L’ADEGUAMENTO LITURGICO DEL PRESBITERIO DELLA CATTEDRALE DI FAENZA (2014)
L’adeguamento liturgico della Cattedrale di Faenza è stato realizzato 25 anni dopo l’esito del Concorso Nazionale che non aveva avuto alcun esito esecutivo.
Liturgista: prof. don Ugo Facchini
- G. Gualdrini: “Adeguare o distruggere? Note in margine all’adeguamento liturgico della cattedrale di Faenza“, in “Torricelliana” n. 65 (Edit, 2014)
- G. Gualdrini: ” Fra traditio e renovatio. L’adeguamento liturgico della cattedrale di Faenza” in “Arte Cristiana” n.893 (Milano, 2016)
- P. Gilbert: “Arte, sacralità, santità. Su alcune opere di Claudio Parmiggiani, Simon Hantai, Giorgio Gualdrini” in “Parola silenzio musica. Arti e chiesa nel contemporaneo” a cura di A. Rizzi (Clueb Bologna, 2016)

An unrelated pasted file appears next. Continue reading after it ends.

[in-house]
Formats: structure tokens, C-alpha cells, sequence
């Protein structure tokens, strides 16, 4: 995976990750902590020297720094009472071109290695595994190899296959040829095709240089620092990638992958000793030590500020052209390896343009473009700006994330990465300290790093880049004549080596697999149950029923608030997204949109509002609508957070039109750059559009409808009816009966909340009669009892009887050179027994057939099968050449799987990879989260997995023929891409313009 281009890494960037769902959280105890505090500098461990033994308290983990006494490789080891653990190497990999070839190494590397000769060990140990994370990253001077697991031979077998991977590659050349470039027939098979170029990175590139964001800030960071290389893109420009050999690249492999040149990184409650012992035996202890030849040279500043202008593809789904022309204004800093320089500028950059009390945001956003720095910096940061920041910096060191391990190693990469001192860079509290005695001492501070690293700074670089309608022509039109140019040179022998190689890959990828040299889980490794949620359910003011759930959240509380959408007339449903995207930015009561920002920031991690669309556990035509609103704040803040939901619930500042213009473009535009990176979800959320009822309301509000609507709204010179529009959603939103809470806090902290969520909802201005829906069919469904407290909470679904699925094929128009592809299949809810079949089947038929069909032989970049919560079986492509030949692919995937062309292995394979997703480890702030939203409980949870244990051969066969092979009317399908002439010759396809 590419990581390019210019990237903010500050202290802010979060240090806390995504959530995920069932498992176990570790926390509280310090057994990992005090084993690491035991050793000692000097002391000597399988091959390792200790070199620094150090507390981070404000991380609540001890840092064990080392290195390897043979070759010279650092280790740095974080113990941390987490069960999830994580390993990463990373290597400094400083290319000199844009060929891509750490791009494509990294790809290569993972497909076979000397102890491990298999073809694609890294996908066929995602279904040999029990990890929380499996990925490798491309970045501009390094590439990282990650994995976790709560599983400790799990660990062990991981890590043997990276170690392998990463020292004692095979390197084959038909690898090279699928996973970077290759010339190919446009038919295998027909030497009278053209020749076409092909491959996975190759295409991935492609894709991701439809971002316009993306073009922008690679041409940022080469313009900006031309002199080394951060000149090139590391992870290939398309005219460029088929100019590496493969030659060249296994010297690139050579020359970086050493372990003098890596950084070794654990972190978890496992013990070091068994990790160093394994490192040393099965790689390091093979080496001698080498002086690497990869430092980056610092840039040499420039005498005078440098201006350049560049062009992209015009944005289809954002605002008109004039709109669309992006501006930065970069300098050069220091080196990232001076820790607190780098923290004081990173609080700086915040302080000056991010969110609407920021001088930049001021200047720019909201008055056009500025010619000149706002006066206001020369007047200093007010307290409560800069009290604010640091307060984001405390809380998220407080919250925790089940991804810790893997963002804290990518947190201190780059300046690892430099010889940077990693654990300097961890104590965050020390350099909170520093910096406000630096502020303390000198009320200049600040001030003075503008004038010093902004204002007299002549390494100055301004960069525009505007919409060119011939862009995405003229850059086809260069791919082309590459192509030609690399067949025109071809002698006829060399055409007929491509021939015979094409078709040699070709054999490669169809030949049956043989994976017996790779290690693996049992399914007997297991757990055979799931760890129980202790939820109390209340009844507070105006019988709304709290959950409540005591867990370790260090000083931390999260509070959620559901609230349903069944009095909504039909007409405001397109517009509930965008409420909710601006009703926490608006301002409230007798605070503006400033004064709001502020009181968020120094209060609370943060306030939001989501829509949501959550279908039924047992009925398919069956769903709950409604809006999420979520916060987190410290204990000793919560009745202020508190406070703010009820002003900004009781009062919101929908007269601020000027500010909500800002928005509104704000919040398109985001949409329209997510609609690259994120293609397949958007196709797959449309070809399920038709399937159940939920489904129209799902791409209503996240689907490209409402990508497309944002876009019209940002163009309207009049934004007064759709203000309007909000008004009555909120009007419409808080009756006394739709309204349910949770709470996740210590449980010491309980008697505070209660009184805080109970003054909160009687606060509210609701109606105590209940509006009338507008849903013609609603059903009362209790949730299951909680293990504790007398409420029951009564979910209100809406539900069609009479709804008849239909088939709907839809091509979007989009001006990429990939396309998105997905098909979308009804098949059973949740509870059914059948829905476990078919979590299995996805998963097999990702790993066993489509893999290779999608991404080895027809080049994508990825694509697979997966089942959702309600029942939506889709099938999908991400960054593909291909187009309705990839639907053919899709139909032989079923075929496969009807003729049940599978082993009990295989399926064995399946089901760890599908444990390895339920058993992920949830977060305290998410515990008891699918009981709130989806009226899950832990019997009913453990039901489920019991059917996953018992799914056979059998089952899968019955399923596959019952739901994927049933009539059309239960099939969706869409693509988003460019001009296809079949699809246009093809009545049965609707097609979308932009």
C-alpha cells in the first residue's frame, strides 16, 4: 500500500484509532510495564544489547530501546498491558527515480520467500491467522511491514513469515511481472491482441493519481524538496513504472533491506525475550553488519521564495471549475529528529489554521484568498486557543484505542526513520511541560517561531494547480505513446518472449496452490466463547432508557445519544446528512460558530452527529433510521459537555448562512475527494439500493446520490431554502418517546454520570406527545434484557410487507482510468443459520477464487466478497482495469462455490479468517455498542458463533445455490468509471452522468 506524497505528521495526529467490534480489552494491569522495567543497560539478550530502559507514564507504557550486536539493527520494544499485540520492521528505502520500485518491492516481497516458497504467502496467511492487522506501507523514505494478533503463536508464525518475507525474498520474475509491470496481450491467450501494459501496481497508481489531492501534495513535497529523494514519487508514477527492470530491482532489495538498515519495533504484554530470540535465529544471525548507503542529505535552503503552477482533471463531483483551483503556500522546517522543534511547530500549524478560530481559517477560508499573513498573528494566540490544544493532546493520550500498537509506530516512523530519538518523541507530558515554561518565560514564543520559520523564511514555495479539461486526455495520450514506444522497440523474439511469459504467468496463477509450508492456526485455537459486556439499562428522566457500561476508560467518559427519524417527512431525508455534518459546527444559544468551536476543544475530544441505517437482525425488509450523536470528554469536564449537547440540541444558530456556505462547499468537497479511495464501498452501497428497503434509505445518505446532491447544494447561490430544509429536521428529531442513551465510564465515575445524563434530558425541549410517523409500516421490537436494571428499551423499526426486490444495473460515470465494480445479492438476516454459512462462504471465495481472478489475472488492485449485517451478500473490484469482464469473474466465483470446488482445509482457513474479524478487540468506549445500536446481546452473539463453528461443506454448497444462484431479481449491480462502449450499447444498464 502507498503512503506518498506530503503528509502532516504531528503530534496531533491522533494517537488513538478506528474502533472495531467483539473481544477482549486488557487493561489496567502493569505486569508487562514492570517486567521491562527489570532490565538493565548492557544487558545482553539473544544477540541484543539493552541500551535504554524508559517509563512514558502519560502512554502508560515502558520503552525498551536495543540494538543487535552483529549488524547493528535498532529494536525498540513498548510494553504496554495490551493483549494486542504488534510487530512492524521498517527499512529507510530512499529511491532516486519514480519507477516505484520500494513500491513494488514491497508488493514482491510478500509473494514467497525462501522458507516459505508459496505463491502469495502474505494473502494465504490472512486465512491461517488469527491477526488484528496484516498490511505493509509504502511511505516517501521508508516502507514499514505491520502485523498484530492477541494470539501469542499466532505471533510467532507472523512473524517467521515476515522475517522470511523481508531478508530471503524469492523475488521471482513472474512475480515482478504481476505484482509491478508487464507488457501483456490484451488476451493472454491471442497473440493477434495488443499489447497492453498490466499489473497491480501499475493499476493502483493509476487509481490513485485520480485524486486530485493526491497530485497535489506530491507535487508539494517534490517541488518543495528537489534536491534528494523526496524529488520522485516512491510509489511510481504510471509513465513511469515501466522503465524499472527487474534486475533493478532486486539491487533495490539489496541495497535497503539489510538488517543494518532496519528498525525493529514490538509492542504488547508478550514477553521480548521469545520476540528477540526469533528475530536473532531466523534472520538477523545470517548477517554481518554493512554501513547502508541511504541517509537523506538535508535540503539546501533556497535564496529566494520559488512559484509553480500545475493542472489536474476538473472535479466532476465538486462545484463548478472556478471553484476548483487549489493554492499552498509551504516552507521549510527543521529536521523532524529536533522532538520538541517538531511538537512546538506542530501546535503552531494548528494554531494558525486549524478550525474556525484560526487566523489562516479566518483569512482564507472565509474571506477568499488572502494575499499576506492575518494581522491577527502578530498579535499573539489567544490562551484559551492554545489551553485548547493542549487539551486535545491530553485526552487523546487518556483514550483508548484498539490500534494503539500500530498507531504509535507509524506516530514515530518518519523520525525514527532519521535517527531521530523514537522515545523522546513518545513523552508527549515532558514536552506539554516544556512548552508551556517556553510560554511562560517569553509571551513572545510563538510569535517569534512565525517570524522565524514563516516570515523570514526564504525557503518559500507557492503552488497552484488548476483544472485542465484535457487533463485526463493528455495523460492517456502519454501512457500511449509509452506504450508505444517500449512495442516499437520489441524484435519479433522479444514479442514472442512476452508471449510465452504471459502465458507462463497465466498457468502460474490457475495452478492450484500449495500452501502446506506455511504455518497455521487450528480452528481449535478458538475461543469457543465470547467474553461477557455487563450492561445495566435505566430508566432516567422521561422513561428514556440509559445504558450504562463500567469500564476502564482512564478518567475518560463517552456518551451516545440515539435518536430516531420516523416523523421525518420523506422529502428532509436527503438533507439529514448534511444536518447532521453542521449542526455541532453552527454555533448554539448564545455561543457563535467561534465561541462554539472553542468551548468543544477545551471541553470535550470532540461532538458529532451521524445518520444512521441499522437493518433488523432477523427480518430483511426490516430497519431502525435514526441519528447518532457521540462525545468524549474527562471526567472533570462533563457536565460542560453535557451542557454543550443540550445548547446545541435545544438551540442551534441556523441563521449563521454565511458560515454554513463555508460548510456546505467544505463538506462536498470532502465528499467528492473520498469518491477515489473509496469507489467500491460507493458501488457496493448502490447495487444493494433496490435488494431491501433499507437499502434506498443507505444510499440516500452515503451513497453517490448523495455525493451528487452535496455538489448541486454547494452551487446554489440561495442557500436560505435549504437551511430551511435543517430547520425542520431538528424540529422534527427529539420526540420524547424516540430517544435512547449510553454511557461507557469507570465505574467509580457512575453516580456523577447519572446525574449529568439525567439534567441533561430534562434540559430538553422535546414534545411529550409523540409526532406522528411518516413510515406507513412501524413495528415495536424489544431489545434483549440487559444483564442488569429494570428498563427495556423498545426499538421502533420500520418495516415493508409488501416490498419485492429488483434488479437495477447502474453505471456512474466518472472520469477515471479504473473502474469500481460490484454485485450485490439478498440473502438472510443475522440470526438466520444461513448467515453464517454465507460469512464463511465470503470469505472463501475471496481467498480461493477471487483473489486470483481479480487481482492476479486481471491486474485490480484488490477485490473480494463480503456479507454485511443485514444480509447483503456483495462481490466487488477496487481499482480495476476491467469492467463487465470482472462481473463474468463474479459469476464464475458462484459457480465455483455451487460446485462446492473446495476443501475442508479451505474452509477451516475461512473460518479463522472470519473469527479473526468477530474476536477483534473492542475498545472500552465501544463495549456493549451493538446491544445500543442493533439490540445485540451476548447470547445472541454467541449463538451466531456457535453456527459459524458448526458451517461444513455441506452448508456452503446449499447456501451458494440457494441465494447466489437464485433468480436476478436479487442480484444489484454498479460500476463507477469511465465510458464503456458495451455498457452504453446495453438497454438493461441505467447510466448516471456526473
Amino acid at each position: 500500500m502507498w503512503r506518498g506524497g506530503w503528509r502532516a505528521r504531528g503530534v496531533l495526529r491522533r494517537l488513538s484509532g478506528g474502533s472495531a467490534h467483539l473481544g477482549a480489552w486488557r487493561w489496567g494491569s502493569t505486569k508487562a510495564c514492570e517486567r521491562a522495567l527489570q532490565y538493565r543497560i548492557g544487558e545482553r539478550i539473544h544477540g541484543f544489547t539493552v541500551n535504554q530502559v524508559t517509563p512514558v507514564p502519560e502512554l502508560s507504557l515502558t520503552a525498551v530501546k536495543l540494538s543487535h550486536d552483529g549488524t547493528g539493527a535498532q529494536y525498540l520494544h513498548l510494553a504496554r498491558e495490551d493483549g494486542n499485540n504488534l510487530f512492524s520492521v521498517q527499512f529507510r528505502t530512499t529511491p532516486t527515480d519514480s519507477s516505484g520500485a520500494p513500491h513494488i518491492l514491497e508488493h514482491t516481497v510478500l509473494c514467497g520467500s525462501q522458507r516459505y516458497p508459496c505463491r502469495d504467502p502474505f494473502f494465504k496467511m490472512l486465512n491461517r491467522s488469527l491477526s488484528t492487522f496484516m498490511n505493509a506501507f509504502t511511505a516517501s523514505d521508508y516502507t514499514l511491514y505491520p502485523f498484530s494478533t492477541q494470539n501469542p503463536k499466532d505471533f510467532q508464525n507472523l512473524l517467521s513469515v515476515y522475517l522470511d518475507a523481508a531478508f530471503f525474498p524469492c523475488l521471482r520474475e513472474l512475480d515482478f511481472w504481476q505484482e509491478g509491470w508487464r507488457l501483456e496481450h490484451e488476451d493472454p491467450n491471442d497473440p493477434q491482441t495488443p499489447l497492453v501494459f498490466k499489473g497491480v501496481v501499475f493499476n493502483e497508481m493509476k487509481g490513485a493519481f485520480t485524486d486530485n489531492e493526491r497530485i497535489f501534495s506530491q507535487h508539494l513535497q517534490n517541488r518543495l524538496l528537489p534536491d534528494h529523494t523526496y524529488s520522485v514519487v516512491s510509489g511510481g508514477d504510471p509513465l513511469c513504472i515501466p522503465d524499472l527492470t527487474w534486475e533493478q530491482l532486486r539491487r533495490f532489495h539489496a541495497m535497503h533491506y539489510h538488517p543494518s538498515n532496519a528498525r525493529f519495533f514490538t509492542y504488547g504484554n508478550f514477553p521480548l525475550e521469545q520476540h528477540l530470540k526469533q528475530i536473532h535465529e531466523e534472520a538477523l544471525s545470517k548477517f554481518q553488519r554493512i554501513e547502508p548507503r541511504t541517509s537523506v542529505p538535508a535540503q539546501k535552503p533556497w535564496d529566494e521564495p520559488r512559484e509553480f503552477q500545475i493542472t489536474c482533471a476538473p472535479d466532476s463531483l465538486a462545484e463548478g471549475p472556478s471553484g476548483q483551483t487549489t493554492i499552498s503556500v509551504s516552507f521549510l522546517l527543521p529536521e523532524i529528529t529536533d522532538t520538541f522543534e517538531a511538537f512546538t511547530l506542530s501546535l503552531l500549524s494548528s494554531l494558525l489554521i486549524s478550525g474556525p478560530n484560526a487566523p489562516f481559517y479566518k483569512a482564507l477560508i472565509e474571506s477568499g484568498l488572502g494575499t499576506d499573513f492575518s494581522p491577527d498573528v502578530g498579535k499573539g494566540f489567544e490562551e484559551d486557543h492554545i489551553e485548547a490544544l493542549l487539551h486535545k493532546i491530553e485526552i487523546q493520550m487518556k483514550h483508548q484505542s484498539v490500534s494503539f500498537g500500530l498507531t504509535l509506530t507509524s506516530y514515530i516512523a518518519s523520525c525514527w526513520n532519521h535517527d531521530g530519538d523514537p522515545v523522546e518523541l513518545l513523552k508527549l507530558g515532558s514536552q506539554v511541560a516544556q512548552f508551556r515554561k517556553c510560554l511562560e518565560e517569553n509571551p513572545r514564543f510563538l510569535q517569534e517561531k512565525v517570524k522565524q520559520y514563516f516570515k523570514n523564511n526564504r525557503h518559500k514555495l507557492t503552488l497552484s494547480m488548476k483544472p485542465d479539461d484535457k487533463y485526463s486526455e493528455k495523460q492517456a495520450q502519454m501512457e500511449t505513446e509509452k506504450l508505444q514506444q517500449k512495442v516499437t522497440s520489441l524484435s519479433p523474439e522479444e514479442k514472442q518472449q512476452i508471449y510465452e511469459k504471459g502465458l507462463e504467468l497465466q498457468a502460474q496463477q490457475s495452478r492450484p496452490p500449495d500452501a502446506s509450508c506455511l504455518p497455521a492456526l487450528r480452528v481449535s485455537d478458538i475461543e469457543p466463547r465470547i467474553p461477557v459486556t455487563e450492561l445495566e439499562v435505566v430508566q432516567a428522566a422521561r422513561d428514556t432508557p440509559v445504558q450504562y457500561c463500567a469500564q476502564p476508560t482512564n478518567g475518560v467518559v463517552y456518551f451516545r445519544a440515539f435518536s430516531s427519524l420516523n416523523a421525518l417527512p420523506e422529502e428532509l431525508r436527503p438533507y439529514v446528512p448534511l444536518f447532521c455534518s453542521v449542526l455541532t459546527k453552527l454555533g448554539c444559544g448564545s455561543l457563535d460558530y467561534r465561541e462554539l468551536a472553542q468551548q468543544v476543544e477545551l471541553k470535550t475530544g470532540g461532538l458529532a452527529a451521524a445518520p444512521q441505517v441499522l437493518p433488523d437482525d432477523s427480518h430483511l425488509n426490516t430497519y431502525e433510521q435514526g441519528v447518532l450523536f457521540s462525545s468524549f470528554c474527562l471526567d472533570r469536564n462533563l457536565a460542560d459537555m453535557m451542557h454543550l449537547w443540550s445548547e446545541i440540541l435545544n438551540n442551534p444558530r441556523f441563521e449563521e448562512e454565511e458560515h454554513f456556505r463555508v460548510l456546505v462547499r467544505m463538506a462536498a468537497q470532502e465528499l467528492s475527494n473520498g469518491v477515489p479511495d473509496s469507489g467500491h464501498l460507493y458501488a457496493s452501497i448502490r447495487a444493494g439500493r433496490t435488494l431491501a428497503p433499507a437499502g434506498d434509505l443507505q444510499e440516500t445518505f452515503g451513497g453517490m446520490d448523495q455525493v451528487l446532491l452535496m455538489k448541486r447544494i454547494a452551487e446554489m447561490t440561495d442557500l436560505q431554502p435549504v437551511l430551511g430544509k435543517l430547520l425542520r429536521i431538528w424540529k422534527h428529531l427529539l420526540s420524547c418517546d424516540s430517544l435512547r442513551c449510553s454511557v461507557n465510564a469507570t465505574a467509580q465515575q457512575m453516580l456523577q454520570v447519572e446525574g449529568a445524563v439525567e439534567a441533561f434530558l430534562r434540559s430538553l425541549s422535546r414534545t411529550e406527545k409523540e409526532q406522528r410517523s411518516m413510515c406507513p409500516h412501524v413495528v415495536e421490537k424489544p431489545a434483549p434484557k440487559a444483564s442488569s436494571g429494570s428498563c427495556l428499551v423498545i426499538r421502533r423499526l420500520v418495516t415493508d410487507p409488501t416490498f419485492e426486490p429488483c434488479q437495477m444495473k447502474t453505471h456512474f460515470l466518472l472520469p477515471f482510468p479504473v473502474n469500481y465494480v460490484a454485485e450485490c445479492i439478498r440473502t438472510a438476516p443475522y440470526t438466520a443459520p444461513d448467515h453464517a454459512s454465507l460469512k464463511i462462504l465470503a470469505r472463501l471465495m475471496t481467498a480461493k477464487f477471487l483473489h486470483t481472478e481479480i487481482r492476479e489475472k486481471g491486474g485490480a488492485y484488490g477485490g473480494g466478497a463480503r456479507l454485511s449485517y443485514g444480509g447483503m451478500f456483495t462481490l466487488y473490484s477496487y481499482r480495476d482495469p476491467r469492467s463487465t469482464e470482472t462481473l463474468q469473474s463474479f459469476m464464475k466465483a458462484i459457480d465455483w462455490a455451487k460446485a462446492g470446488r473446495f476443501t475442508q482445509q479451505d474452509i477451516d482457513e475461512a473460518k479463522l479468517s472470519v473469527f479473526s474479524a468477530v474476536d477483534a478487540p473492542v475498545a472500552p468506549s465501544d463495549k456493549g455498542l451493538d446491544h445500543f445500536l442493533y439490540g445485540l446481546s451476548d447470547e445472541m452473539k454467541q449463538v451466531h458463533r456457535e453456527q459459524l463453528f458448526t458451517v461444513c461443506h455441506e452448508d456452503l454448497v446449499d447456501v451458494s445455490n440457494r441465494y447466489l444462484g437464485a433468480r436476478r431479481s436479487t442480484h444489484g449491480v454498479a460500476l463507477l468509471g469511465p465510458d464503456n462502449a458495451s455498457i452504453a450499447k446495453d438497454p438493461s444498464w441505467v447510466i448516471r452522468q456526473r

The National Competition, launched by the Diocese of Faenza for the liturgical adaptation of the cathedral’s presbytery, dates from 1989. In the project that won the competition, but which did not see the light of day, the architect Giorgio Gualdrini planned to place the new square altar under the dome. Twenty-four years later, the same architect, while welcoming the new indications given by the Diocese, continues in his desire to draw inspiration from the mathematical precision that in 1474 Giuliano da Maiano chose for the cathedral. A predominant “esprit de géométrie”, allied to a sense of measure and discretion, pervades every aspect of the project. The “versus populum” altar has a square base and an elevation whose proportion comes from the “golden section”. A refusal of all forms of mimicking or sculptural ostentation has led the author to do no more than cut a simple stylised cross into the front side, with its inclined arms evoking the deposition of Jesus. They delineate an “upturned arc” which, projected into space, traces a curved line as far as the ambo and paschal candle. A reading of Genesis 2, 8-12 determined the choice of the material for the new liturgical furnishings, resting on the level of the walkway so as to allow for their reversibility, that is a white-coloured onyx stone, worked – in the recesses – with fine streaks of gold leaf. In the cross cut into the altar a drop of red jasper (The Apocalypse 21, 18) is set to evoke the wound in Christ’s side as he hung on the cross.